Mr Butler said that there was conflicting evidence to explain the 23,300 personal insolvencies witnessed in the first three months of 2006.
He pointed towards “a lot of complete opposites happening”, such as mortgage arrears rising while the property market prospers and people being unwilling to use loans to fund consumer spending but happy enough to apply for mortgages.
He added that a rise in unemployment and the cost of utility bills showed “people are heavily indebted”, but that changes to make bankruptcy a more attractive option were too recent to be reflected in the insolvency trend.
However, David Mond, chief executive of ClearDebt, commented: “This isn’t the puzzle it seems. Very many of the people that come to us for debt advice have been offered massive amounts of credit which they have taken quite responsibly, secure in the calculations they have made that they can afford to repay.”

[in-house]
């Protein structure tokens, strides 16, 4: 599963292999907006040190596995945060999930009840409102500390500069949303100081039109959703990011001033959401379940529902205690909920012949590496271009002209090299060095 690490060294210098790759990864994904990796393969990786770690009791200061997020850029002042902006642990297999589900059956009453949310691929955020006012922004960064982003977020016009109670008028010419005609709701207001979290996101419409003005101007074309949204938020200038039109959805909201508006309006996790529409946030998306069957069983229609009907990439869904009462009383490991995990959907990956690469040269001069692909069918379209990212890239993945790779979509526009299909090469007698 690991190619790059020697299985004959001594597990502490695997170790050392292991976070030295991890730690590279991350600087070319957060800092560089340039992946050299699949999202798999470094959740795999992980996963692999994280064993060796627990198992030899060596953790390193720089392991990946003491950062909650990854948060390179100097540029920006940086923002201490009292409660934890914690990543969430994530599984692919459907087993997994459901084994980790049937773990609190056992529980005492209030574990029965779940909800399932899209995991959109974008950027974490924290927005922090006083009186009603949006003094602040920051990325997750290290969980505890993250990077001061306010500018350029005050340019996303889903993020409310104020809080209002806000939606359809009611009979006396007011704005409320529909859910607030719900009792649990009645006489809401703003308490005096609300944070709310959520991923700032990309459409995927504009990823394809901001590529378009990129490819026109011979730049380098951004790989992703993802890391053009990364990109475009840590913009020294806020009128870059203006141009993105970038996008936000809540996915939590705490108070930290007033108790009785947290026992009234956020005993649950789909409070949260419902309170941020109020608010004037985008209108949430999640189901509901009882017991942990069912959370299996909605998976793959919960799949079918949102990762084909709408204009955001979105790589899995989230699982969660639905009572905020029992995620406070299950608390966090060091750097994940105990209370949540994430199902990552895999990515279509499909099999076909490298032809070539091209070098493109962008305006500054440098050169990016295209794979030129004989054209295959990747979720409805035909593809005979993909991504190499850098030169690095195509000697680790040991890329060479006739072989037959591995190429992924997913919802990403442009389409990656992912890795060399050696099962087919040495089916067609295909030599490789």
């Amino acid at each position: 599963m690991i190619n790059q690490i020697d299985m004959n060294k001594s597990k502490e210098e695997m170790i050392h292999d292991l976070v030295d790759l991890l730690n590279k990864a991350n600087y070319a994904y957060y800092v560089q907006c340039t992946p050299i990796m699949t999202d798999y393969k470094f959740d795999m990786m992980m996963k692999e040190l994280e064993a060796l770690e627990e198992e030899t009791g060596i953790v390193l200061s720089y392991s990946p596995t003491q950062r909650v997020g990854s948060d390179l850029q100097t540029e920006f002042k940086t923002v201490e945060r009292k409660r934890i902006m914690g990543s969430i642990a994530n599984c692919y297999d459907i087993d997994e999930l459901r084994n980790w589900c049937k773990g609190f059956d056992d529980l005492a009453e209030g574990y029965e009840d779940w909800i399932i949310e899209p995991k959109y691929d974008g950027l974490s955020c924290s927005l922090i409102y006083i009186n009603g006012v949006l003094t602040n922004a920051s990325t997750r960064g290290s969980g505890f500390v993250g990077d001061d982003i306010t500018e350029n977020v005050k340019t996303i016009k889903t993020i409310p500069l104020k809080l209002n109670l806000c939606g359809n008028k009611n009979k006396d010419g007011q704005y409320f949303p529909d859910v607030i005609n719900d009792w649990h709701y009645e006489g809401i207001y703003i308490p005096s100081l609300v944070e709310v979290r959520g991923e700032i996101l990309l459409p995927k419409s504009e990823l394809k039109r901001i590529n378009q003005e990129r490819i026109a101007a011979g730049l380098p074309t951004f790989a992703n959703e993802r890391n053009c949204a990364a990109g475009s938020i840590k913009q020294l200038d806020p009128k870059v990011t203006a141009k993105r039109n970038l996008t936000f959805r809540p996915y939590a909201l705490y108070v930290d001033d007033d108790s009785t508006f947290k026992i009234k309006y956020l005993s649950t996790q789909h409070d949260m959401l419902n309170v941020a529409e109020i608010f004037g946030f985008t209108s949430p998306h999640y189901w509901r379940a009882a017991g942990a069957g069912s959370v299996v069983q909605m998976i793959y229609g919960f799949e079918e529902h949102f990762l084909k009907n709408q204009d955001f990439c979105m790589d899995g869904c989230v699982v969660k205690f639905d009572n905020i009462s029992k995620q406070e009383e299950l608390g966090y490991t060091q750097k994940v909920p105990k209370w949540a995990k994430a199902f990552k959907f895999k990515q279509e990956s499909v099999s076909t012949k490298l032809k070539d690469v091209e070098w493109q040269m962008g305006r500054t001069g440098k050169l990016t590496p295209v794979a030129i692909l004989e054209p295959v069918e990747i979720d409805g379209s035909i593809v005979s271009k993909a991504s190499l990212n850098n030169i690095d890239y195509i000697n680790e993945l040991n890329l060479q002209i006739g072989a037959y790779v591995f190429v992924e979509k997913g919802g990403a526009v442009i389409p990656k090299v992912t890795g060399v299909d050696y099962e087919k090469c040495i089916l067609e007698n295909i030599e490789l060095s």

He added that a change in life circumstances, such as a partnership breaking up or a couple having children, was not being taken into account by debtors or the credit industry.
“People rarely seem to predict big changes in their lifestyle. 23,000 insolvencies is a drop in the ocean of over-indebtedness but it’s only a puzzle if you treat people as numbers in a spreadsheet rather than individuals with lives to lead,” Mr Mond concluded.
With so many people suffering from debt problems, Mr Butler confidently concluded that “rates will be on hold for a long period of time”.